You could visit the local hospital or traverse to nearby islands such as Mayabunder for better medical facilities. Travelling to Port Blair to seek treatment at the G.B. Pant Hospital is always an option. The capital city boasts of better medical services and strives to bring positive change in this area.

    How are the cellular networks on the island?

    The cellular networks range from absent to poor and might disappoint the visitors looking forward to staying connected with the world via technology. The Internet connection does no better and adds up to these woes. Yet, if you expect good connectivity in these remote areas, then you would be none the wiser. Instead, you could use this rare opportunity to connect with yourself, go out there and explore all that lies in front of you.

    Are there ATMs on the island?

    Yes, the State Bank of India runs an ATM, which is the only one on the island. Very few hotels accept card payment like the vendors who prefer cash. It is reasonable to carry enough cash with you, which could prove life-saving in case of an emergency.

  • Do's & Don'ts

    Do's :

    1. Take a copy of your tickets and permits with you at all times.
    2. Check the certification of the tour operator before booking.
    3. Carry sunscreen because the tropical sea wind along with sun is harmful to the skin.
    4. Carry a waterproof bag to keep important documents.
    5. Contact Tourist information centres in the islands for any assistance.
    6. While driving, Carry legal documents like driving license, permit, passport and follow traffic rules.
    7. Do wear a helmet while riding two-wheeler motor vehicles.
    8. Swim in safe areas only. And Consult lifeguards at the coast before entering the sea.
    9. Remember to carry all the necessary items like sunscreen lotion, comfortable footwear, camera and sunglasses.
    10. If you want to capture a photo/video in any tourist attraction, then obtain permission. All the tourist attractions spots will carry notice boards about approval.
    11. Use the dustbins for disposing of garbage. Help keep the Andaman Islands litter-free, please do not throw waste in parks, on beaches, into the sea or public places.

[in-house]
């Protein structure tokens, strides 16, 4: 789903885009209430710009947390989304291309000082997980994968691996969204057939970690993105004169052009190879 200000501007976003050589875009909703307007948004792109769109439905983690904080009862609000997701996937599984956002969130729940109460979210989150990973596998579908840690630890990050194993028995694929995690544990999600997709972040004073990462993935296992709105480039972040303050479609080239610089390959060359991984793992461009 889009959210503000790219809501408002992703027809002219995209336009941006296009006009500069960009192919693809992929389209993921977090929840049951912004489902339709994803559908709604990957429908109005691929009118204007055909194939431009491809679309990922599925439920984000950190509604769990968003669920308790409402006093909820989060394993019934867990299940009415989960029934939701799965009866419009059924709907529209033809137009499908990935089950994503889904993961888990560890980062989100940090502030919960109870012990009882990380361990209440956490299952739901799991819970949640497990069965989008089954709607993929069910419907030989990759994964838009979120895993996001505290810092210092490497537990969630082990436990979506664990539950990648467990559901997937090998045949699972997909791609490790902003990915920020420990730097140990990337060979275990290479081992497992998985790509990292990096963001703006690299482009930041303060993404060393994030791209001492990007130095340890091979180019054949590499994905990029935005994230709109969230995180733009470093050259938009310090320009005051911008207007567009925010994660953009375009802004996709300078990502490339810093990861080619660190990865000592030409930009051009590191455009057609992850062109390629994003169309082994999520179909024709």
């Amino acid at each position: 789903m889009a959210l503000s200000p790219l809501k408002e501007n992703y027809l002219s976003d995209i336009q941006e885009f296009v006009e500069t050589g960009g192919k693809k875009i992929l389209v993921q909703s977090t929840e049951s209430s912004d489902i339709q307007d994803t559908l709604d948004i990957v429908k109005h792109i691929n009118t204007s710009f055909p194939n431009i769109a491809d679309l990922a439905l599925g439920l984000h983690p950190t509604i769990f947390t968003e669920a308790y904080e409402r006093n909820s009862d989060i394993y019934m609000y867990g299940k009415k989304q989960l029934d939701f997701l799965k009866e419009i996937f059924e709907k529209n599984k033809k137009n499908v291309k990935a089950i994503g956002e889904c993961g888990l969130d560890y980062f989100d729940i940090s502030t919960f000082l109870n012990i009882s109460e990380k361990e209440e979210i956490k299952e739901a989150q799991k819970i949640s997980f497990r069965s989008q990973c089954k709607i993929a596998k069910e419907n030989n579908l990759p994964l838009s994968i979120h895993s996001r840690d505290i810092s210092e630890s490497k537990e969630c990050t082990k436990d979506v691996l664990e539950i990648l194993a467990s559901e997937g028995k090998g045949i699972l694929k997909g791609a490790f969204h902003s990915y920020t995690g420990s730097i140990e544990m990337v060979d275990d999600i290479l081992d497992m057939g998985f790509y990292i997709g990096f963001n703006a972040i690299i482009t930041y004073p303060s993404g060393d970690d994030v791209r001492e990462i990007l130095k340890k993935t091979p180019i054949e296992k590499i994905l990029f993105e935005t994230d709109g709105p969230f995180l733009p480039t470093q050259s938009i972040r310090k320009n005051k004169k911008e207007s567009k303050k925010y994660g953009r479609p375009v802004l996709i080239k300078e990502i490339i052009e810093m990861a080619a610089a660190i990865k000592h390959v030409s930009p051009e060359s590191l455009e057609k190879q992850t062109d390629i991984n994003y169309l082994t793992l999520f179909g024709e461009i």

12. Carry essential documents like permits and driving license with you at all times while travelling in the Andaman Islands.
    13. Get necessary permits from the authorities for visiting National Parks of the island.
    14. Be sensitive to the privacy and lifestyle of the local tribes.
    15. Avail the service of qualified Instructors having certification of international organizations (PADI, CMAS, NAUI) for a safe scuba diving session.
    16. Inform authorities if you notice any illegal/undesirable activity on the island.
    17. Foreign nationals must keep their restricted area permit with them at all times.

    Don'ts :

    1. Do not smoke in public areas.
    2. Plastic carry-bags are prohibited in the Andaman Islands, kindly consider jute/ recycled bags for your comfort.
    3. The island is renowned for its flora and fauna - Do not hunt birds and animals both on land and on the sea.
    4. Travelling to tribal reserves without a special pass is prohibited.
    5. Overnight Stays in forest areas or beaches are not allowed. We advise you to return before the sunset.
    6. Unless permitted, Camping on the islands and lighting bonfires in beaches or forests is a punishable offence.
    7. Breaking and touching a live coral is prohibited. Visitors are advised not to collect any dead coral as well.
    8. Please do not take pictures of the aboriginal tribes of Andaman or record their activities. It is a punishable crime under the Indian Penal Code.
    9. Do not swim when drunk, it is not safe, and there are massive repercussions against the offender.
    10. Nudity is not acceptable on all Andaman beaches and public areas.
    11. Do not overstay at the islands past your permit time.
    12. Be very careful when visiting specific beaches where the crocodile sign is up. There have been some instances of people who ignored it and ended up getting attacked by the crocodile.
    13. Do not ride a bike or scooter without a helmet. The authorities in Andaman are strict about Road safety - both the rider and pillion must wear a helmet.
    14. Do not go for snorkelling by yourself, especially at prohibited areas of the beaches in Andaman island.